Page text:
AHA Issues Statement on Threats to Historical Integrity in Texas (July 2021)Historians in the News
tags: AHA, Texas, culture war, teaching history
In a statement on the recently-enacted Texas House Bill 3979, the American Historical Association “views with alarm several provisions” in the so-called “divisive concepts” legislation, including those affecting state institutions that present history to the public. “By hindering the professional development of public historians and restricting funding,” the AHA’s statement says, “this law would prevent state-owned agencies and facilities from presenting accurate views of Texas history, and would hobble fundraising efforts crucial to the vibrant state-sponsored public-history sector.” The legislation “clearly violates” the AHA’s Standards for Museum Exhibits Dealing with Historical Subjects and “will adversely affect not only K–12 students, but all Texans and visitors who want to learn more about the state's complicated past.”
21 organizations have signed onto this statement to date.
Download the statement as a PDF.
Approved by AHA Council, July 2021
The American Historical Association views with alarm several provisions in Texas House Bill 3979 (An Act Relating to the Social Studies Curriculum in Public Schools), recently signed into law by Governor Abbott.
In addition to the educational focus indicated in its title, this deeply flawed legislation adversely affects state institutions that present history to the public. One provision hinders the professional development of curators, administrators, and other employees in facilities such as museums, libraries, parks, and historical societies. Another would impede essential fundraising efforts on the part of those facilities. As a result of this law, historical programming for the public throughout the state could be severely compromised. This makes no sense in a state that has created such world-class history institutions as the Bullock Texas State History Museum, and whose history provides important lessons to residents and visitors alike. Not all teaching about history takes place in classrooms. The citizens of Texas deserve to learn an accurate account of the state's history when they visit the many public venues that sponsor exhibits, offer signage for historical sites, and show documentary films, among other forms of historical interpretation.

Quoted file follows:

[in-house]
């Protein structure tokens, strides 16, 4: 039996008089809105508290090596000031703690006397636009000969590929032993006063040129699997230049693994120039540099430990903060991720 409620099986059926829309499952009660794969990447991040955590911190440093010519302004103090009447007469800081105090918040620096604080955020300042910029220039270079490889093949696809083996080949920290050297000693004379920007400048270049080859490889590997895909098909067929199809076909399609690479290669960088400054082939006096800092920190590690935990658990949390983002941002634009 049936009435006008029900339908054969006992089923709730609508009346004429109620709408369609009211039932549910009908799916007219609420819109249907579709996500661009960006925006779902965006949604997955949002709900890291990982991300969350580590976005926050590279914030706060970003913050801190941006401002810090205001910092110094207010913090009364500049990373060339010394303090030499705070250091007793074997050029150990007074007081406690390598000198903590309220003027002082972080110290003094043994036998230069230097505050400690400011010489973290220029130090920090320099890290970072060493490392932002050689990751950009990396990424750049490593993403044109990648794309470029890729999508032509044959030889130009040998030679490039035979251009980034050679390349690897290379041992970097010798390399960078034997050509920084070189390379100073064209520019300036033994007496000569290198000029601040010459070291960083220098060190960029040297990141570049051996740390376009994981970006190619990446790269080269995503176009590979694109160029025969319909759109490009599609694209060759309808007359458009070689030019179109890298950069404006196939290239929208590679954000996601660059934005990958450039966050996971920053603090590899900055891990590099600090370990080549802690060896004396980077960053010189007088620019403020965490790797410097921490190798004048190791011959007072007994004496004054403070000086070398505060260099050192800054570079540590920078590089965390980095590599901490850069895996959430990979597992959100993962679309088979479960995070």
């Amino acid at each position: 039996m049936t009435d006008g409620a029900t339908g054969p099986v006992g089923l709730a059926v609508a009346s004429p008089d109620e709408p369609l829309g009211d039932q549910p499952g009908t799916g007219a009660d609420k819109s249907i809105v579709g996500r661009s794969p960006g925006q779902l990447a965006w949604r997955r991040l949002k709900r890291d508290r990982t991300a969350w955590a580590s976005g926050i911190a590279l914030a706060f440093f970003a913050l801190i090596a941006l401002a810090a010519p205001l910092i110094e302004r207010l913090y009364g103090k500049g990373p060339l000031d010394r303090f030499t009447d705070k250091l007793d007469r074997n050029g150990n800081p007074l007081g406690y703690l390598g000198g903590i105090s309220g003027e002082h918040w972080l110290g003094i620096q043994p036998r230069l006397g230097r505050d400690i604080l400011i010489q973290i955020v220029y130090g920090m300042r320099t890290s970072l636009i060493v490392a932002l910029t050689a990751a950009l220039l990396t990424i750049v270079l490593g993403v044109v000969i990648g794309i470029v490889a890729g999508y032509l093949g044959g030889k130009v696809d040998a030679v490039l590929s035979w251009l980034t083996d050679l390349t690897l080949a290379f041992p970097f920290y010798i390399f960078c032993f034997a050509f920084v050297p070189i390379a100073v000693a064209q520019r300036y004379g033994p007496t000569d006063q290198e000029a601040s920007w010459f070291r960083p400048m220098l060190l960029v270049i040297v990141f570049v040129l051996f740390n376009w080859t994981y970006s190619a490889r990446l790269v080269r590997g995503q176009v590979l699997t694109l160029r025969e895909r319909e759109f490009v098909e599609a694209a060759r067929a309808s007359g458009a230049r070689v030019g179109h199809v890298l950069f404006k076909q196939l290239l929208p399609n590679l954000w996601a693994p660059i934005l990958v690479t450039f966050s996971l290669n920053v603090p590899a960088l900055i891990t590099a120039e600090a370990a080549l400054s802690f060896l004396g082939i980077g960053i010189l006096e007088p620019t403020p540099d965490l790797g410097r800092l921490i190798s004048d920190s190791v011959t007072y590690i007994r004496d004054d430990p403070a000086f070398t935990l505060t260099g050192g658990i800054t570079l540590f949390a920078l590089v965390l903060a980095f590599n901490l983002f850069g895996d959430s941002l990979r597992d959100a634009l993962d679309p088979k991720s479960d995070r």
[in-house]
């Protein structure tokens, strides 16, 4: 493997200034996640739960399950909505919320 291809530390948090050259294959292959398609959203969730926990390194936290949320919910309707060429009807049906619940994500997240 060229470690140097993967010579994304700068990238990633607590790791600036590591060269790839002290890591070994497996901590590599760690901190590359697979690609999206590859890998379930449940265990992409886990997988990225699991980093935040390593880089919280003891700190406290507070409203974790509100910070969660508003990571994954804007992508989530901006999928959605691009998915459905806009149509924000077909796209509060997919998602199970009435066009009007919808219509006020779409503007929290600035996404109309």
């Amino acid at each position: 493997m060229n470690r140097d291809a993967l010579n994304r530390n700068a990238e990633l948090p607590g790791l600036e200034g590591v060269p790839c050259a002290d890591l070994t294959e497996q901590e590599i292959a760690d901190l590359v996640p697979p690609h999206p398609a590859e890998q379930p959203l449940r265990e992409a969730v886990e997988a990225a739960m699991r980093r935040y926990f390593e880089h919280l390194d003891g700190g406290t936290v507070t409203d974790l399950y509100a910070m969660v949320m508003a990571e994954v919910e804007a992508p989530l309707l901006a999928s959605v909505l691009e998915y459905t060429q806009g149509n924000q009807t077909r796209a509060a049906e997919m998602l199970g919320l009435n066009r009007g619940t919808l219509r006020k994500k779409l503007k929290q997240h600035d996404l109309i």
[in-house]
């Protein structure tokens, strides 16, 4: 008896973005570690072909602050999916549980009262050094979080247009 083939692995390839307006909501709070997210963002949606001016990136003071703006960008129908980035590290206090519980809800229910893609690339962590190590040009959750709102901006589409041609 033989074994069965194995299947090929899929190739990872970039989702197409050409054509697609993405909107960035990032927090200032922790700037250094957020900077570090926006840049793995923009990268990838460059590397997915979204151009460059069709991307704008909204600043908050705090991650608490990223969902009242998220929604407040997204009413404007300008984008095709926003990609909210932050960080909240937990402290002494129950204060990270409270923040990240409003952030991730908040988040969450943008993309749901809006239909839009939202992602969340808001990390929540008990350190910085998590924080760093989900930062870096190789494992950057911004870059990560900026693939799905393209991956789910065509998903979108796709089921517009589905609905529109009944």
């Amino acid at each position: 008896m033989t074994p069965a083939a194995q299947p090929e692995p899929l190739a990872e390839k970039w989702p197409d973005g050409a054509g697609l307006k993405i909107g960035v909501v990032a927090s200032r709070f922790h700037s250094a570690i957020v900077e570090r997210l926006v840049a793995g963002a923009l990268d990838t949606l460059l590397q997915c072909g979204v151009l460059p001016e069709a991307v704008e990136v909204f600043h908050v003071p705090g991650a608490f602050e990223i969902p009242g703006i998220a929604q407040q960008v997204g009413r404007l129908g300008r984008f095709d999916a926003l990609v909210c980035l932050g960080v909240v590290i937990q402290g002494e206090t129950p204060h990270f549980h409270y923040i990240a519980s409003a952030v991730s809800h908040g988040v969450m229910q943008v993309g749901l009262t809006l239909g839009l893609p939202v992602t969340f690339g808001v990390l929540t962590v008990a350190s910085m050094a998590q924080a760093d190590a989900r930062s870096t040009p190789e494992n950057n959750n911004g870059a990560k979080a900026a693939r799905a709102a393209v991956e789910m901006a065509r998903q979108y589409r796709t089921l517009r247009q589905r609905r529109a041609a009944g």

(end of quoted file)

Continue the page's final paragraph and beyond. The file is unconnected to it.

As stipulated in the law, in the process of offering professional development training, state employees are prohibited from including any concept that would make an individual “feel discomfort.” Professional development related to historical presentation is critical to the training and credentialing of historians and their colleagues in any venue where historical information is presented. To require that these individuals be shielded from any historical themes or events that cause them “discomfort” would be to outlaw the presentation of basic, incontrovertible facts related to the history of Texas (or the history of any state or nation, for that matter). If state employees who present historical information to Texans and visitors are not sufficiently knowledgeable about the less-admirable aspects of our history, they will not only offer flawed presentations; they also will be placed in the very uncomfortable position of not being able to respond to questions posed by thoughtful visitors.
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